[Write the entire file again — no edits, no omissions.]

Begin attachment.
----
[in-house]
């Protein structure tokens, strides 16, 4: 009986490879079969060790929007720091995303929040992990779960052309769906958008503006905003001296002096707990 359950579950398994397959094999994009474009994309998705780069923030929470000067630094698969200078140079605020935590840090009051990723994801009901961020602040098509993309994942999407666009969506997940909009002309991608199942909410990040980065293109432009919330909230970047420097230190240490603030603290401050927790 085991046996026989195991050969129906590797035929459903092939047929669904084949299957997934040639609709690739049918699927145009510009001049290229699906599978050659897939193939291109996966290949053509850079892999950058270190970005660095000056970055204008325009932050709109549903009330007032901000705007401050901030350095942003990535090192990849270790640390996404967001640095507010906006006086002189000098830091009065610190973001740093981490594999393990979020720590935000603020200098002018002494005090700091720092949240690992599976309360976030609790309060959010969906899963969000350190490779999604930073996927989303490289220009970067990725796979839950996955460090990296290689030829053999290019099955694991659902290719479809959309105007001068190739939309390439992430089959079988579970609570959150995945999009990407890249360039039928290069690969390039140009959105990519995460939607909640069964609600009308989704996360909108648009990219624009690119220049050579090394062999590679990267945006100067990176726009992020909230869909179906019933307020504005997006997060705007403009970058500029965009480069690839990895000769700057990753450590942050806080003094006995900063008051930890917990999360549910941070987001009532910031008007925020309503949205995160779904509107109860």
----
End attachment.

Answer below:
[in-house]
């Protein structure tokens, strides 16, 4: 009986490879079969060790929007720091995303929040992990779960052309769906958008503006905003001296002096707990 359950579950398994397959094999994009474009994309998705780069923030929470000067630094698969200078140079605020935590840090009051990723994801009901961020602040098509993309994942999407666009969506997940909009002309991608199942909410990040980065293109432009919330909230970047420097230190240490603030603290401050927790 085991046996026989195991050969129906590797035929459903092939047929669904084949299957997934040639609709690739049918699927145009510009001049290229699906599978050659897939193939291109996966290949053509850079892999950058270190970005660095000056970055204008325009932050709109549903009330007032901000705007401050901030350095942003990535090192990849270790640390996404967001640095507010906006006086002189000098830091009065610190973001740093981490594999393990979020720590935000603020200098002018002494005090700091720092949240690992599976309360976030609790309060959010969906899963969000350190490779999604930073996927989303490289220009970067990725796979839950996955460090990296290689030829053999290019099955694991659902290719479809959309105007001068190739939309390439992430089959079988579970609570959150995945999009990407890249360039039928290069690969390039140009959105990519995460939607909640069964609600009308989704996360909108648009990219624009690119220049050579090394062999590679990267945006100067990176726009992020909230869909179906019933307020504005997006997060705007403009970058500029965009480069690839990895000769700057990753450590942050806080003094006995900063008051930890917990999360549910941070987001009532910031008007925020309503949205995160779904509107109860």